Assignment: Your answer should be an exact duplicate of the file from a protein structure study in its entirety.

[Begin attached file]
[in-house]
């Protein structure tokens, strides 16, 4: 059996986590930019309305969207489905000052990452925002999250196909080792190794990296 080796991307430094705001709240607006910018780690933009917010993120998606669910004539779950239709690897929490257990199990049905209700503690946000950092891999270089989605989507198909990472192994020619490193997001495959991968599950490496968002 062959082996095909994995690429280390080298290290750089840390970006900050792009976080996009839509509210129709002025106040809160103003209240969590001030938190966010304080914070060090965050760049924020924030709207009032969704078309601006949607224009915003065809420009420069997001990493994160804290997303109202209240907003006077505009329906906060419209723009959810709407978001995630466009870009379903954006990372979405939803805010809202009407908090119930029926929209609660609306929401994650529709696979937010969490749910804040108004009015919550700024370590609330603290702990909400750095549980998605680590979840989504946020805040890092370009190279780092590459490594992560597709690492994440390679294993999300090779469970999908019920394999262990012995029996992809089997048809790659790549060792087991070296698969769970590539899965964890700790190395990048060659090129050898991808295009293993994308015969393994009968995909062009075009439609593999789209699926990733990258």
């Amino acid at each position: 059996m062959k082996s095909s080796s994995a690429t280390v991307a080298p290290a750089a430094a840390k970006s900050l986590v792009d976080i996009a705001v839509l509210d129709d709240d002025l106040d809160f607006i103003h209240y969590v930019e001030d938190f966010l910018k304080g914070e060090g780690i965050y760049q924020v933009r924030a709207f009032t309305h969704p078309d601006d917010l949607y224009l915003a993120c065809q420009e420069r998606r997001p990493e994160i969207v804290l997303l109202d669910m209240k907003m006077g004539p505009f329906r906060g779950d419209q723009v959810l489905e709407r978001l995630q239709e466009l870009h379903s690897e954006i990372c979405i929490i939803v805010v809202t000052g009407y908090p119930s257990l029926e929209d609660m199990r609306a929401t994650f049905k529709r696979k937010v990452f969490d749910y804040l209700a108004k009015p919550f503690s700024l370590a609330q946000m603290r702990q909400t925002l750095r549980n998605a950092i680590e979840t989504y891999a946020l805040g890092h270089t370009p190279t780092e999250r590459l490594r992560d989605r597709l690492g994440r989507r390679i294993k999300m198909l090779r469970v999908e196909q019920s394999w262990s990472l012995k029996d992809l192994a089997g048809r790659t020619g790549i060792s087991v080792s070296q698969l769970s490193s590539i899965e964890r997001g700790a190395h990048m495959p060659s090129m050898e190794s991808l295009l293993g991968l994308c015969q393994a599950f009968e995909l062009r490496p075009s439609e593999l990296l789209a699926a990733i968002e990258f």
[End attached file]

[in-house]
């Protein structure tokens, strides 16, 4: 059996986590930019309305969207489905000052990452925002999250196909080792190794990296 080796991307430094705001709240607006910018780690933009917010993120998606669910004539779950239709690897929490257990199990049905209700503690946000950092891999270089989605989507198909990472192994020619490193997001495959991968599950490496968002 062959082996095909994995690429280390080298290290750089840390970006900050792009976080996009839509509210129709002025106040809160103003209240969590001030938190966010304080914070060090965050760049924020924030709207009032969704078309601006949607224009915003065809420009420069997001990493994160804290997303109202209240907003006077505009329906906060419209723009959810709407978001995630466009870009379903954006990372979405939803805010809202009407908090119930029926929209609660609306929401994650529709696979937010969490749910804040108004009015919550700024370590609330603290702990909400750095549980998605680590979840989504946020805040890092370009190279780092590459490594992560597709690492994440390679294993999300090779469970999908019920394999262990012995029996992809089997048809790659790549060792087991070296698969769970590539899965964890700790190395990048060659090129050898991808295009293993994308015969393994009968995909062009075009439609593999789209699926990733990258």
């Amino acid at each position: 059996m062959k082996s095909s080796s994995a690429t280390v991307a080298p290290a750089a430094a840390k970006s900050l986590v792009d976080i996009a705001v839509l509210d129709d709240d002025l106040d809160f607006i103003h209240y969590v930019e001030d938190f966010l910018k304080g914070e060090g780690i965050y760049q924020v933009r924030a709207f009032t309305h969704p078309d601006d917010l949607y224009l915003a993120c065809q420009e420069r998606r997001p990493e994160i969207v804290l997303l109202d669910m209240k907003m006077g004539p505009f329906r906060g779950d419209q723009v959810l489905e709407r978001l995630q239709e466009l870009h379903s690897e954006i990372c979405i929490i939803v805010v809202t000052g009407y908090p119930s257990l029926e929209d609660m199990r609306a929401t994650f049905k529709r696979k937010v990452f969490d749910y804040l209700a108004k009015p919550f503690s700024l370590a609330q946000m603290r702990q909400t925002l750095r549980n998605a950092i680590e979840t989504y891999a946020l805040g890092h270089t370009p190279t780092e999250r590459l490594r992560d989605r597709l690492g994440r989507r390679i294993k999300m198909l090779r469970v999908e196909q019920s394999w262990s990472l012995k029996d992809l192994a089997g048809r790659t020619g790549i060792s087991v080792s070296q698969l769970s490193s590539i899965e964890r997001g700790a190395h990048m495959p060659s090129m050898e190794s991808l295009l293993g991968l994308c015969q393994a599950f009968e995909l062009r490496p075009s439609e593999l990296l789209a699926a990733i968002e990258f």